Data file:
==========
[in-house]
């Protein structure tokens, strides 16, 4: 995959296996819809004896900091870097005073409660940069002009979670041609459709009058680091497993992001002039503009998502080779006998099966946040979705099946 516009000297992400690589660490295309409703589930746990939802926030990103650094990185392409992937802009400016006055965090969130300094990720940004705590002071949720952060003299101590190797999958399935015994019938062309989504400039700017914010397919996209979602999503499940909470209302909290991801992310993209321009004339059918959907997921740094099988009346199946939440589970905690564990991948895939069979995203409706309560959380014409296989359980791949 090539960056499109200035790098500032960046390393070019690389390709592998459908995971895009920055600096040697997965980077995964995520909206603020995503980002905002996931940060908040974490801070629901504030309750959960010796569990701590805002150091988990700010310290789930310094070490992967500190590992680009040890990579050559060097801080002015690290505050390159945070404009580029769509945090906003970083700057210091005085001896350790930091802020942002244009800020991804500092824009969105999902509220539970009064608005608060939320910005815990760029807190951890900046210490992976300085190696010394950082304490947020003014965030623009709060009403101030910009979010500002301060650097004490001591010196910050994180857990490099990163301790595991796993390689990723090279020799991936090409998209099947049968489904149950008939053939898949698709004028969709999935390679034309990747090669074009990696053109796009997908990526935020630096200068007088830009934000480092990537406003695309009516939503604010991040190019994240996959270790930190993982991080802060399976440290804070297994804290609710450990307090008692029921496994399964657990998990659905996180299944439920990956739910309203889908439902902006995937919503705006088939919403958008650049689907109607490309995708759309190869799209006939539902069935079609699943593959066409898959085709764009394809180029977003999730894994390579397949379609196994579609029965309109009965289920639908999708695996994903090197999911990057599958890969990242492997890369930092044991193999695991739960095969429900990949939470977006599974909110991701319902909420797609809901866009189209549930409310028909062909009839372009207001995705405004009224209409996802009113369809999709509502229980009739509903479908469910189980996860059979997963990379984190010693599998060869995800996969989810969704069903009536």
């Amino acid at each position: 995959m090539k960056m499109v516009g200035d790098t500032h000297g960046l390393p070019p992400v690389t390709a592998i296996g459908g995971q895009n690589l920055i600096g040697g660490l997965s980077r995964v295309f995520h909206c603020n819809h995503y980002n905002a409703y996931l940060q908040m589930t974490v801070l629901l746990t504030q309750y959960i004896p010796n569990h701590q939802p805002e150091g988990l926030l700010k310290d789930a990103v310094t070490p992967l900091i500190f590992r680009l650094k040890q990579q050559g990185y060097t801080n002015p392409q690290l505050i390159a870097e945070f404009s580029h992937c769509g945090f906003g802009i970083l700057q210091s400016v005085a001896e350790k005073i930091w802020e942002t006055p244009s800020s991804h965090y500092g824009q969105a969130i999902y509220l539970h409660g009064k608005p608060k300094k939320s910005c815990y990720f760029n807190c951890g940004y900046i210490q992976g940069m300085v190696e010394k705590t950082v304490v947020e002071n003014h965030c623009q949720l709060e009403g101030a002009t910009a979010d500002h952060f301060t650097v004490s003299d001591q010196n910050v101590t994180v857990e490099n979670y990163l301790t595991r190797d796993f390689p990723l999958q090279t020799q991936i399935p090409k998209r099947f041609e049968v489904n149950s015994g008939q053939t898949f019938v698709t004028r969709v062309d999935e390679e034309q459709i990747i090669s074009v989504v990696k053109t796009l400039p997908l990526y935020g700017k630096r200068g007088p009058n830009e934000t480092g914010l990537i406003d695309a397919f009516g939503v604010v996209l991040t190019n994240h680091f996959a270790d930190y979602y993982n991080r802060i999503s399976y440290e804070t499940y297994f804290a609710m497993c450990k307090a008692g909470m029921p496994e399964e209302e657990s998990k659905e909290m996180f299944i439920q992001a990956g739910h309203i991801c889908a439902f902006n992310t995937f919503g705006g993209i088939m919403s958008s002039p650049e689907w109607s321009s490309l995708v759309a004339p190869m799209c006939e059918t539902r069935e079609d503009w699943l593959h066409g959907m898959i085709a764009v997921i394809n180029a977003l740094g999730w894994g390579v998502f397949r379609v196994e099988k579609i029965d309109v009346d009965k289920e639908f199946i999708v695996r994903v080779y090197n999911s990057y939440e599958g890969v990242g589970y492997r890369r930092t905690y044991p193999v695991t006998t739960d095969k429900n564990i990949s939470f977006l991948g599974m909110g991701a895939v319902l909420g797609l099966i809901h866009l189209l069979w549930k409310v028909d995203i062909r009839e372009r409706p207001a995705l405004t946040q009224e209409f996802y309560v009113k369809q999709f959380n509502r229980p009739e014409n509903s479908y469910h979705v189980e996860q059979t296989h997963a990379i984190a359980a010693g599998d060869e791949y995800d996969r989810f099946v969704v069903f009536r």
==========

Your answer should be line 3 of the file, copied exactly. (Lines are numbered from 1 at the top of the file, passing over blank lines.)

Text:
């Amino acid at each position: 995959m090539k960056m499109v516009g200035d790098t500032h000297g960046l390393p070019p992400v690389t390709a592998i296996g459908g995971q895009n690589l920055i600096g040697g660490l997965s980077r995964v295309f995520h909206c603020n819809h995503y980002n905002a409703y996931l940060q908040m589930t974490v801070l629901l746990t504030q309750y959960i004896p010796n569990h701590q939802p805002e150091g988990l926030l700010k310290d789930a990103v310094t070490p992967l900091i500190f590992r680009l650094k040890q990579q050559g990185y060097t801080n002015p392409q690290l505050i390159a870097e945070f404009s580029h992937c769509g945090f906003g802009i970083l700057q210091s400016v005085a001896e350790k005073i930091w802020e942002t006055p244009s800020s991804h965090y500092g824009q969105a969130i999902y509220l539970h409660g009064k608005p608060k300094k939320s910005c815990y990720f760029n807190c951890g940004y900046i210490q992976g940069m300085v190696e010394k705590t950082v304490v947020e002071n003014h965030c623009q949720l709060e009403g101030a002009t910009a979010d500002h952060f301060t650097v004490s003299d001591q010196n910050v101590t994180v857990e490099n979670y990163l301790t595991r190797d796993f390689p990723l999958q090279t020799q991936i399935p090409k998209r099947f041609e049968v489904n149950s015994g008939q053939t898949f019938v698709t004028r969709v062309d999935e390679e034309q459709i990747i090669s074009v989504v990696k053109t796009l400039p997908l990526y935020g700017k630096r200068g007088p009058n830009e934000t480092g914010l990537i406003d695309a397919f009516g939503v604010v996209l991040t190019n994240h680091f996959a270790d930190y979602y993982n991080r802060i999503s399976y440290e804070t499940y297994f804290a609710m497993c450990k307090a008692g909470m029921p496994e399964e209302e657990s998990k659905e909290m996180f299944i439920q992001a990956g739910h309203i991801c889908a439902f902006n992310t995937f919503g705006g993209i088939m919403s958008s002039p650049e689907w109607s321009s490309l995708v759309a004339p190869m799209c006939e059918t539902r069935e079609d503009w699943l593959h066409g959907m898959i085709a764009v997921i394809n180029a977003l740094g999730w894994g390579v998502f397949r379609v196994e099988k579609i029965d309109v009346d009965k289920e639908f199946i999708v695996r994903v080779y090197n999911s990057y939440e599958g890969v990242g589970y492997r890369r930092t905690y044991p193999v695991t006998t739960d095969k429900n564990i990949s939470f977006l991948g599974m909110g991701a895939v319902l909420g797609l099966i809901h866009l189209l069979w549930k409310v028909d995203i062909r009839e372009r409706p207001a995705l405004t946040q009224e209409f996802y309560v009113k369809q999709f959380n509502r229980p009739e014409n509903s479908y469910h979705v189980e996860q059979t296989h997963a990379i984190a359980a010693g599998d060869e791949y995800d996969r989810f099946v969704v069903f009536r």